Many questions that can’t all be answered
Board: university needs tailor-made solutions
Various sources have told us that students feel you’re not paying enough attention to them. They’re unhappy because there are too many questions left unanswered. Do you understand why they’re unhappy? What can the board do about this?
Cisca Wijmenga: ‘Unfortunately, we also have a long list of unanswered questions. To get the answers, we have to talk to the Association of Universities (VSNU) and the minister. We’re always discussing and answering the most important questions, like the one on the binding study advice. We can only do something about a situation once we have answers. Before that, it’s just really difficult.’
A straightforward question: How do you feel about compensating students for the tuition fees they’ve paid?
Hans Biemans: ‘There are several criteria students have to meet to register for a degree programme. One of them is to pay your statutory tuition fees. Our current reality is that some students are benefiting from online classes while others aren’t. Our first priority is to make sure everyone has access to online classes.
But some students will suffer delays from that. We’re talking to the minister to see if we can find any solutions to that, but for now, she’s leaning towards an extension of the DUO loan period. Then there are international students from outside the EU. What can we do for them? Could we do something about their tuition fees? That’s also a question we’re discussing with the VSNU and the minister.’
Do you feel students are justified in not wanting to pay tuition fees?
Hans Biemans: ‘Unfortunately, this crisis affects everyone. We’ve transformed education and the exams, but we understand that some students are still at risk of problems. For EU students, we can consider using the graduation fund in case of emergency.
It’s different for non-EU students; we’re not allowed to use any public funds to compensate them. We’d have to find a different emergency fund for them. Right now, we’re still working on a solution. Sometimes, we run into issues with national regulations. We’re dependent on how much room we have to deal with this. We’re working on it.’
Another burning question that students have is how exams will be graded. It’s been suggested to implement a pass/fail system, overriding the regular grading system. How do you feel about that?
Cisca Wijmenga: ‘We haven’t talked about that yet. We’re still working out which exams can be done online and which can’t. At first, people were hopeful that the exam halls would be accessible by June so we could make up for lost time. But that’s becoming less and less likely.’
The university has announced everything would be online until the end of August, which means many students have left Groningen. Some of them have returned to their own countries. If the government does ease up on the rules by the end of April, how big is the chance that exams will be administered in person after all?
Jouke de Vries: ‘We’re following national policy and await the new measures. We can’t rule out, or rule in, any scenarios right now. We have to keep all our options open. If the situation does change, we have to be able seize whatever opportunity is available to us.’
Hans Biemans: ‘We have to solve the problems that might arise for international students who went home. We don’t know what that solution looks like yet. We have to talk about it.’
The university employs quite a few people on temporary contracts, like PhD candidates and post-docs. Their research has come to a standstill. How do you feel about that?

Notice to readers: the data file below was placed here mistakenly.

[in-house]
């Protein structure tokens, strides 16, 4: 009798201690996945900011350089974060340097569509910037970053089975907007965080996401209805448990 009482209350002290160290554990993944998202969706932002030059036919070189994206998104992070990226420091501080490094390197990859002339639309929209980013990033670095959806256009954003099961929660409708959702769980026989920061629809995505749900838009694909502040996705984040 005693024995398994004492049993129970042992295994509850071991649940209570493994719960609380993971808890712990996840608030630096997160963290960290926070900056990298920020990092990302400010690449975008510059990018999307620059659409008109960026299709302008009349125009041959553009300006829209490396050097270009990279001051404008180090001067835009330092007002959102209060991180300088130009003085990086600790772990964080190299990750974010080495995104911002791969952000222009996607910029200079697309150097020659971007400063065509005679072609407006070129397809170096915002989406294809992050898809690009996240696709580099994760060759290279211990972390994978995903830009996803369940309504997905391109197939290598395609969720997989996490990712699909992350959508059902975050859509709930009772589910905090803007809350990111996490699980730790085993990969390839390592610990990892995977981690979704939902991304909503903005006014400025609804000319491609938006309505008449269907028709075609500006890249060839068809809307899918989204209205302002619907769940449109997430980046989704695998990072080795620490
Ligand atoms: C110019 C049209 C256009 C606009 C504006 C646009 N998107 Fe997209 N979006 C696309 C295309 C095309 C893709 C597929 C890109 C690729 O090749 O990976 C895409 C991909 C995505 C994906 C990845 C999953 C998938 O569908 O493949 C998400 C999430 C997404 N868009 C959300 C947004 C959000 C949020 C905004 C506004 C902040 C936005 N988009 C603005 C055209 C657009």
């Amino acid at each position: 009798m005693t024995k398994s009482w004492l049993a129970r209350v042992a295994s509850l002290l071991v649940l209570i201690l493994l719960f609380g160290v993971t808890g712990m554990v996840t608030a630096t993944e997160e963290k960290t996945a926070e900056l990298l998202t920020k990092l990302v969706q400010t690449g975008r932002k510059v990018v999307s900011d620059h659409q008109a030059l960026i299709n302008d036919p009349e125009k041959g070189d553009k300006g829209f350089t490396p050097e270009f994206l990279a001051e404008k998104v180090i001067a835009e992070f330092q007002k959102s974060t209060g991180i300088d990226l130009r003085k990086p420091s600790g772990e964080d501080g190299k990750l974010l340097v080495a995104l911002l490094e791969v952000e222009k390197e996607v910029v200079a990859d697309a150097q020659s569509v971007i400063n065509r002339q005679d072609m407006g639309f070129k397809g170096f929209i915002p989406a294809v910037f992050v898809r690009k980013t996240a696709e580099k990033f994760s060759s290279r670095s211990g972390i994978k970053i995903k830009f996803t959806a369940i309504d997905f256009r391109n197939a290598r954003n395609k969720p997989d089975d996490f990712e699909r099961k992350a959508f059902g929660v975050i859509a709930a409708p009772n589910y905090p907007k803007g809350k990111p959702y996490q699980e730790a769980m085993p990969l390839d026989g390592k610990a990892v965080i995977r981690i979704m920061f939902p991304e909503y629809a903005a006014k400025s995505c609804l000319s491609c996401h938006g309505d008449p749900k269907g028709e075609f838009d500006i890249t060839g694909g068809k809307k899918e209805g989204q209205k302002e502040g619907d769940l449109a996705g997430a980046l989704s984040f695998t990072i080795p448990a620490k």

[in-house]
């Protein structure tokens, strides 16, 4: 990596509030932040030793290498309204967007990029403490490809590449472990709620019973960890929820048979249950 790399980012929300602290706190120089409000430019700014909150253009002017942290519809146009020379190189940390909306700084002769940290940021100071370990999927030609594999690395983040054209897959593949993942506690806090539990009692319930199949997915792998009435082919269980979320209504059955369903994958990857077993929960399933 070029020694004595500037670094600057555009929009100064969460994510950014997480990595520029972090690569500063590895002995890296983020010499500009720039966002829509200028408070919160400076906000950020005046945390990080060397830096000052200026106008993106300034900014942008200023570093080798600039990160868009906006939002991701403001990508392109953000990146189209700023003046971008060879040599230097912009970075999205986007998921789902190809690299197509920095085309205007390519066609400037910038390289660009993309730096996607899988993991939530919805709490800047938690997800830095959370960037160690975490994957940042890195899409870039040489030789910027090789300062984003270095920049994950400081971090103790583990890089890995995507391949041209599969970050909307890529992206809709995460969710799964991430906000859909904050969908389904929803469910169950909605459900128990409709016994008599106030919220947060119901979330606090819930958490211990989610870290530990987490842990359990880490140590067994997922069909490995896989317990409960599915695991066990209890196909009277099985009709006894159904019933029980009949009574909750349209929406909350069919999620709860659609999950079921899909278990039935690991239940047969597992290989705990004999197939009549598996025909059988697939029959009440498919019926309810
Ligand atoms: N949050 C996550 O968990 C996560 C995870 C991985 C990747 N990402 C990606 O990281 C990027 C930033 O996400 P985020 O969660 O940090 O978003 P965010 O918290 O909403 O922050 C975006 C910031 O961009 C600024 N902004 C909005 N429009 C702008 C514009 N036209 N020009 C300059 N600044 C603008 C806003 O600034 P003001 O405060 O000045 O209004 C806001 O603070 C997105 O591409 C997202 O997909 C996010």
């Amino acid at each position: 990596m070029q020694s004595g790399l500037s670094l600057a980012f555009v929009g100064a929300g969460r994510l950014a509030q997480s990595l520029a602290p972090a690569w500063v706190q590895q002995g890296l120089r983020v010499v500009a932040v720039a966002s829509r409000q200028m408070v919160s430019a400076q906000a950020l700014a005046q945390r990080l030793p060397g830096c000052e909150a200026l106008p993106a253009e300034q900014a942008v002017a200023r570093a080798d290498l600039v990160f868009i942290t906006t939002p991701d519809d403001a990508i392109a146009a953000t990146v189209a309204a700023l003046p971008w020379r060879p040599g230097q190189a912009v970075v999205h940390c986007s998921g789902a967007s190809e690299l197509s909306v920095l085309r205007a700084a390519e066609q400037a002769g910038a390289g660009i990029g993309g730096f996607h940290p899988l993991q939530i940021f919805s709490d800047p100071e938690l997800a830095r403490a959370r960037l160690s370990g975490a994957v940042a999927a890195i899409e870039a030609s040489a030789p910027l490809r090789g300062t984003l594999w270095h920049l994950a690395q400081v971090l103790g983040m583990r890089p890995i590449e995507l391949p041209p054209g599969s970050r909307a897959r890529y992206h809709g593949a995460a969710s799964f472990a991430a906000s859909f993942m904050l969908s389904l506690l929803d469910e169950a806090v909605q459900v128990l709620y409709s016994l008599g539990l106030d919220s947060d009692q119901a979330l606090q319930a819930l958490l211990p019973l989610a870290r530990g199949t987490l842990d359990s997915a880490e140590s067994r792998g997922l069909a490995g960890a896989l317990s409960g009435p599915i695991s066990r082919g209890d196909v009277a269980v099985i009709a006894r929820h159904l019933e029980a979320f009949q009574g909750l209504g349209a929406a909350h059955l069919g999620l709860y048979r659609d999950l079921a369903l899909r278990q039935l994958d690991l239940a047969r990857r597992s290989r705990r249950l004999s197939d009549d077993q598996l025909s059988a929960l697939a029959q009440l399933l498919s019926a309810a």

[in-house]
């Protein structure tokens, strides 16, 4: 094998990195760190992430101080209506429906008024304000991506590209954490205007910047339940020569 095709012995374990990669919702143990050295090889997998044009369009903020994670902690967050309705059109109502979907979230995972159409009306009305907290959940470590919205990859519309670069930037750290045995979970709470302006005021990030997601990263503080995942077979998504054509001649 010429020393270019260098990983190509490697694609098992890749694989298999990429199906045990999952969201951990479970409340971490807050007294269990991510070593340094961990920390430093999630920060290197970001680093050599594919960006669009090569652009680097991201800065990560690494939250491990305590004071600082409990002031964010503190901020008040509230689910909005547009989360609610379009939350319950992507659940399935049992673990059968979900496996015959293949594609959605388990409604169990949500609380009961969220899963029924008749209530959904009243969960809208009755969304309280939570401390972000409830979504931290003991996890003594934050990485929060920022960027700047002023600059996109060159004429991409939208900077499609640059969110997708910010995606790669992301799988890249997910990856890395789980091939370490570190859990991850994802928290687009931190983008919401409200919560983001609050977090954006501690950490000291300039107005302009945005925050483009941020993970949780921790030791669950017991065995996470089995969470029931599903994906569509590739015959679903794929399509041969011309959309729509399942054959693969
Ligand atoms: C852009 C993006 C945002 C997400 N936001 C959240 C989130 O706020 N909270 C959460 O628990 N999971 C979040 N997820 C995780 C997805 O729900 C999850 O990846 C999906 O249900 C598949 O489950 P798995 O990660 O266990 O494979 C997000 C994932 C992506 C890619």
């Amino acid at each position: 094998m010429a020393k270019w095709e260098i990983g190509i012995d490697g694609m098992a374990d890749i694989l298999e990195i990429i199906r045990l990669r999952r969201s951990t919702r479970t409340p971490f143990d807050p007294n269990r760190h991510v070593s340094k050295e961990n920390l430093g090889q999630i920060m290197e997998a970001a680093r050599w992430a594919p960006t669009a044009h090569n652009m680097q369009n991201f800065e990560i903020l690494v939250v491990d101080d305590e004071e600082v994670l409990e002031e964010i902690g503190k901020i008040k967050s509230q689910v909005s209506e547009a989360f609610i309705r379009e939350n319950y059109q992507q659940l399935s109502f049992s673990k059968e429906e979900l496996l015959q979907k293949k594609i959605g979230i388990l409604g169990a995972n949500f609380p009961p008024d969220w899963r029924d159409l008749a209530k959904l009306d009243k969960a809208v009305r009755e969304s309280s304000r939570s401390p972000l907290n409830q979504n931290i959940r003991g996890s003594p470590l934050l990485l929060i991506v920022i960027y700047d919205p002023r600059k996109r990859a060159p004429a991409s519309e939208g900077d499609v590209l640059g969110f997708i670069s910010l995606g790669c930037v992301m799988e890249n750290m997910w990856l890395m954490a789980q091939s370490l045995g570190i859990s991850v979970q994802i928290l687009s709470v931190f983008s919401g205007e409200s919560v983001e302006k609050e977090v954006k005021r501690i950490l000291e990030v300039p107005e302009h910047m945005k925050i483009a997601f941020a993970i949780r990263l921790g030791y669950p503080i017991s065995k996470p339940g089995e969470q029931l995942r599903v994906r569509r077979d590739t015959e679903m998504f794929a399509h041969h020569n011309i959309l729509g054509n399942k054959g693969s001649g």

Cisca Wijmenga: ‘We can’t talk about that as though it’s a broad issue; we need tailor-made solutions. This affects people in different ways. Some PhD candidates are dependent on lab work. Some of them can focus on writing instead, but others can’t. Ultimately, the faculties themselves will have the best overview of this.
At the same time, we have to realise these aren’t questions we can answer just like that. We’re working so hard on switching to online education. I know we’re asking a lot of our people and there’s only so much they can do. Their well-being is important, too.’
Jouke de Vries: ‘We know that this situation will impact the temporary contracts. But it’s difficult to say how exactly. The faculties are mapping out the situation, which the board then discusses with the VSNU and the ministry. Right now, we’re focusing on people whose contracts are up soon. But we also have to look at people whose visa are expiring. The question is how much room the ministry will give us to extend contracts without being forced to offer everyone permanent positions.’
There are speculations that the number of international students coming to the UG next year could be half of what it was this year. What would that mean for the university and how are you preparing for this eventuality?
Hans Biemans: ‘Right now, we’re thinking in terms of scenarios. There are two possible scenarios. In the first one, this crisis will be over soon, which will mainly affect the influx in September. In the second scenario, this crisis lasts much longer and the decline will affect the next year and potentially years to come.
The faculties will be working on predicting how either scenario would affect them: how do they financially depend on the influx of students? The faculty boards have better insight into this than we do. That’s not just in terms of education, but also in terms of research. Research that’s delayed will still have to be paid for. So another important question is how the research financiers feel about it all.’
Questions for the UG board about corona?
UKrant will virtually sit down with the UG board every week to ask them about how the university is dealing with the corona crisis. You can send any questions you have for the UG board to firstname.lastname@example.org.